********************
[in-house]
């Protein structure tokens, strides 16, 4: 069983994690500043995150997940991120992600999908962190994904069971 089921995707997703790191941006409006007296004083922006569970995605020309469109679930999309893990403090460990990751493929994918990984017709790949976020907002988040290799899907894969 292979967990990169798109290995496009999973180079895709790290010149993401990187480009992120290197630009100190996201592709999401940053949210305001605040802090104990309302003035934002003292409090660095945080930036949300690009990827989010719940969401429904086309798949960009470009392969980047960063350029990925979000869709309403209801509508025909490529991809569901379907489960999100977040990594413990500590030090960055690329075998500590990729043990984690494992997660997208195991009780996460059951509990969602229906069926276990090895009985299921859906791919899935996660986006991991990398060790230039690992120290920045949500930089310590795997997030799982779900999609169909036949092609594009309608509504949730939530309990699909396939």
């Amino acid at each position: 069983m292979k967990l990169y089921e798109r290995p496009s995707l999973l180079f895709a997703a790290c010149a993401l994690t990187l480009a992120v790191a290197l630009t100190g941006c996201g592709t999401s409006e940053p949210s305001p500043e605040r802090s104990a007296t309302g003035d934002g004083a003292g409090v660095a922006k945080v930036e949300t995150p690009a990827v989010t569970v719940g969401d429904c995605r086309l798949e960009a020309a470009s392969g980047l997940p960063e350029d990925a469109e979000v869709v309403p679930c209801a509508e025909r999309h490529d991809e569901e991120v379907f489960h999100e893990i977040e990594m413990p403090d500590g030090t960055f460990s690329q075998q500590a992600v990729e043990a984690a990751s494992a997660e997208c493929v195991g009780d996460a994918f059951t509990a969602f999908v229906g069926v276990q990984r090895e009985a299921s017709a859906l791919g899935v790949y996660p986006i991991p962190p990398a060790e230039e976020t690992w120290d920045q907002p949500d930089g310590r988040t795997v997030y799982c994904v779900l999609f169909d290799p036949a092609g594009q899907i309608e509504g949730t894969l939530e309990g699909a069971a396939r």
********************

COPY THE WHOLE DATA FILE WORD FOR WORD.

[in-house]
């Protein structure tokens, strides 16, 4: 069983994690500043995150997940991120992600999908962190994904069971 089921995707997703790191941006409006007296004083922006569970995605020309469109679930999309893990403090460990990751493929994918990984017709790949976020907002988040290799899907894969 292979967990990169798109290995496009999973180079895709790290010149993401990187480009992120290197630009100190996201592709999401940053949210305001605040802090104990309302003035934002003292409090660095945080930036949300690009990827989010719940969401429904086309798949960009470009392969980047960063350029990925979000869709309403209801509508025909490529991809569901379907489960999100977040990594413990500590030090960055690329075998500590990729043990984690494992997660997208195991009780996460059951509990969602229906069926276990090895009985299921859906791919899935996660986006991991990398060790230039690992120290920045949500930089310590795997997030799982779900999609169909036949092609594009309608509504949730939530309990699909396939």
């Amino acid at each position: 069983m292979k967990l990169y089921e798109r290995p496009s995707l999973l180079f895709a997703a790290c010149a993401l994690t990187l480009a992120v790191a290197l630009t100190g941006c996201g592709t999401s409006e940053p949210s305001p500043e605040r802090s104990a007296t309302g003035d934002g004083a003292g409090v660095a922006k945080v930036e949300t995150p690009a990827v989010t569970v719940g969401d429904c995605r086309l798949e960009a020309a470009s392969g980047l997940p960063e350029d990925a469109e979000v869709v309403p679930c209801a509508e025909r999309h490529d991809e569901e991120v379907f489960h999100e893990i977040e990594m413990p403090d500590g030090t960055f460990s690329q075998q500590a992600v990729e043990a984690a990751s494992a997660e997208c493929v195991g009780d996460a994918f059951t509990a969602f999908v229906g069926v276990q990984r090895e009985a299921s017709a859906l791919g899935v790949y996660p986006i991991p962190p990398a060790e230039e976020t690992w120290d920045q907002p949500d930089g310590r988040t795997v997030y799982c994904v779900l999609f169909d290799p036949a092609g594009q899907i309608e509504g949730t894969l939530e309990g699909a069971a396939r």